LabAssignAlias - EE4150 (Spring 2001) LAB ASSIGNMENT #1...

Info iconThis preview shows pages 1–2. Sign up to view the full content.

View Full Document Right Arrow Icon
EE4150 (Spring 2001) LAB ASSIGNMENT #1 UNDERSTANDING ALIASING In the process of sampling one replaces a continuous time signal with a sequence of values obtained at “sampling times.” Mathematically, one has a continuous time signal x a ( t ), selects a sampling period T , and creates a discrete time signal x [ n ] x [ n ]= x a ( nT ) -∞ <n< (1) Remark 0.1 The case where the samples are obtained at unequal times is of little practical interest and will not be discussed If the discrete time signal replaces the continuous time signal, as is the case in digital signal processing, there may be a loss of information. It is not, in general, feasible to say what was the behavior of the continuous time signal “in between sampling times.” Whenever there is a loss of information due to the sampling, we say that aliasing has occurred. This project deals with the sampling continuous time signals and the possible loss of information that may arise. Discrete Time Signals as Continuous Time Signals Discrete time and continuous time signals are completely different mathematical objects. The former are functions of an integer variable n while the latter are functions of a real variable t .In order to be able to analyze them in a common frame it is necessary to create a continuous time model for discrete time signals. For every discrete time signal h [ n ], we associate the continuous time signal h * ( t )= X n = -∞ h [ n ] δ ( t - nT )( 2 ) where δ ( t ) represents the impulse function defined in continuous time. The concept is illustrated in Figure 1. Thus, we represent the discrete time signal as a train of impulse functions . The value of sampling period T is selected by the user accordingly with the characteristics of the sampled signal. However, technically, the same discrete signal may correspond to many continuous time signals.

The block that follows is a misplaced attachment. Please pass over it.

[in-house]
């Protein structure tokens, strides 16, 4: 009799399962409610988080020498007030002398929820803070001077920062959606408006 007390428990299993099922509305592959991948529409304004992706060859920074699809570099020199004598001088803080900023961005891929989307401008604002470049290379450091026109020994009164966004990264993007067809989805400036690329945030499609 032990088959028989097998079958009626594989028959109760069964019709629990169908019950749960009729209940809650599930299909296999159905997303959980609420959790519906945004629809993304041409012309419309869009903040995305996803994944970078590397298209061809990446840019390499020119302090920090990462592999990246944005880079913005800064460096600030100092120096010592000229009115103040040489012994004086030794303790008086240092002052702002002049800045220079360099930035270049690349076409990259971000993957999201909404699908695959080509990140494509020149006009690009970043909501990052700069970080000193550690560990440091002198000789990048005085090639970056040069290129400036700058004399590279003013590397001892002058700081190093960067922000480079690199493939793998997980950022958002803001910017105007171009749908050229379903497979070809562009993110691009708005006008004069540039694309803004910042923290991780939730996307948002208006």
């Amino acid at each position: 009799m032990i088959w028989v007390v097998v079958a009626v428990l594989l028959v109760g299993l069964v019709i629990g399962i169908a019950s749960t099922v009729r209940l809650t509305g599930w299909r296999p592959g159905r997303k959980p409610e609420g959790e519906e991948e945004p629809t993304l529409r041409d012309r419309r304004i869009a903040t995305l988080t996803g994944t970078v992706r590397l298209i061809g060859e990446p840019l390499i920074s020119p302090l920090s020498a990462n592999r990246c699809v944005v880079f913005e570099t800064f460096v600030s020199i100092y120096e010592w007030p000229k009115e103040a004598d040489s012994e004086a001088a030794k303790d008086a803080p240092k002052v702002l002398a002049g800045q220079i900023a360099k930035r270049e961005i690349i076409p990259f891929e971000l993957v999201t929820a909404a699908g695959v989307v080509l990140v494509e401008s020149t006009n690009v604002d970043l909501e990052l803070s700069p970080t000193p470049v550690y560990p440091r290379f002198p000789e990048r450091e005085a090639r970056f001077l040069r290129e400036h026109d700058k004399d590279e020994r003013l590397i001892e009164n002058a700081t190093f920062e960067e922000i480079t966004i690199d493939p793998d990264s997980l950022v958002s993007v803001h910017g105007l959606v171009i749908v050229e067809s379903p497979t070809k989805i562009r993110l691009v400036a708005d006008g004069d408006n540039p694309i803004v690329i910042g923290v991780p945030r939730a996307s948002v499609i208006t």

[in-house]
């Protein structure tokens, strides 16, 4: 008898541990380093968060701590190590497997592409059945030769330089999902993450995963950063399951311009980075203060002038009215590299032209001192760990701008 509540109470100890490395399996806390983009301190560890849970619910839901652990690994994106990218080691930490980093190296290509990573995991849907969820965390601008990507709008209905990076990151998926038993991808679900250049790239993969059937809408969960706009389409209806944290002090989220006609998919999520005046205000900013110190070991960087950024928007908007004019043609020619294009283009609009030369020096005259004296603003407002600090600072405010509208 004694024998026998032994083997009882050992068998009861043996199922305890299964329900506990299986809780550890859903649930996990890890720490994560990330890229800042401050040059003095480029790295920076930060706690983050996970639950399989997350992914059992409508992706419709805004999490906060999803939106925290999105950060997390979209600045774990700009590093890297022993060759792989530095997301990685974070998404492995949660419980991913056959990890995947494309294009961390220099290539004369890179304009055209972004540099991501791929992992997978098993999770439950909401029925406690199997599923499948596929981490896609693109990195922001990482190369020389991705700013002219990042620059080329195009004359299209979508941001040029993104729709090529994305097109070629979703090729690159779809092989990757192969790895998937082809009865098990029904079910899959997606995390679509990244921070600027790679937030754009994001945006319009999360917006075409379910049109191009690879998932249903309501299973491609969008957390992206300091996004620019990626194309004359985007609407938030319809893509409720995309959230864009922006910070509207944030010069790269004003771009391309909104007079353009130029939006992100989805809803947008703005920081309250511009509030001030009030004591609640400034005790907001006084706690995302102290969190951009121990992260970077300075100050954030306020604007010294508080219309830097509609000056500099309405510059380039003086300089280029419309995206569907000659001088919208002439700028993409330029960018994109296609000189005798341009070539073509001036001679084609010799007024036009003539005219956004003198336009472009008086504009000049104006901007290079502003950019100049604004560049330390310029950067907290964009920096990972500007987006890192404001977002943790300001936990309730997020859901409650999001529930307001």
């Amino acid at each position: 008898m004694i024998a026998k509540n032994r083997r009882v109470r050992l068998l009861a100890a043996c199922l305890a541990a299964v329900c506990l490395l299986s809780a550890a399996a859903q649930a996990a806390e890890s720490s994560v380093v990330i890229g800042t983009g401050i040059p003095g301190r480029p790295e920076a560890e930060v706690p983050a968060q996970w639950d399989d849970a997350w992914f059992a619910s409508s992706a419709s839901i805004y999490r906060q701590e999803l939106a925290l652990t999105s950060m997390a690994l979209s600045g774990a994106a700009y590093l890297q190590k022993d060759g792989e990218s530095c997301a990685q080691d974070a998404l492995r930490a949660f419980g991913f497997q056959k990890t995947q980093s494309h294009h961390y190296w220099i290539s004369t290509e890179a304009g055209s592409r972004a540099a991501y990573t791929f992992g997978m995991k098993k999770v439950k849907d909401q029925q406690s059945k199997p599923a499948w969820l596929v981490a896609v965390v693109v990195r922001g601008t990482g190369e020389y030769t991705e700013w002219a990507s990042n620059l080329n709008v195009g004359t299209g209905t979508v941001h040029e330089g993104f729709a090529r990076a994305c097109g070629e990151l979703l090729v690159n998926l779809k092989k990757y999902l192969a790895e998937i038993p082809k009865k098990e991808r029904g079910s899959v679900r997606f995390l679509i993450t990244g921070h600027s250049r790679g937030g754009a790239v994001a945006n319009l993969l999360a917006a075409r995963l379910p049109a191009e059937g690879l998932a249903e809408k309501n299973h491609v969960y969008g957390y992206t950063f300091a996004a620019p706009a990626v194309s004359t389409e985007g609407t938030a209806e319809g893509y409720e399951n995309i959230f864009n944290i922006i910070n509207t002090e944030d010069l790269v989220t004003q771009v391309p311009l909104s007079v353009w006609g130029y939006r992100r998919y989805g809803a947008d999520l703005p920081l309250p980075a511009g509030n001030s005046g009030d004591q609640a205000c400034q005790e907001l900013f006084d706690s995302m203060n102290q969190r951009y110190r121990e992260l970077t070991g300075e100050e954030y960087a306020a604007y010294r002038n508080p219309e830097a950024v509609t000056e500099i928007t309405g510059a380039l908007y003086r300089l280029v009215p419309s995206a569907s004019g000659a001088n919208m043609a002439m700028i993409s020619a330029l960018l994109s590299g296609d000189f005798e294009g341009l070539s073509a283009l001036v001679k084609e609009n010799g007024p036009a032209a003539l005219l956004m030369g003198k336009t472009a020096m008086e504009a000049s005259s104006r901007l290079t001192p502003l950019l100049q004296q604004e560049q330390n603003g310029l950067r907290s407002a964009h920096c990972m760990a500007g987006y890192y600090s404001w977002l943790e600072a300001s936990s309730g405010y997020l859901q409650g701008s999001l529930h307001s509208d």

Background image of page 1

Info iconThis preview has intentionally blurred sections. Sign up to view the full version.

View Full DocumentRight Arrow Icon
Image of page 2
This is the end of the preview. Sign up to access the rest of the document.

This note was uploaded on 02/26/2012 for the course EE 4150 taught by Professor Wu during the Fall '10 term at LSU.

Page1 / 5

LabAssignAlias - EE4150 (Spring 2001) LAB ASSIGNMENT #1...

This preview shows document pages 1 - 2. Sign up to view the full document.

View Full Document Right Arrow Icon
Ask a homework question - tutors are online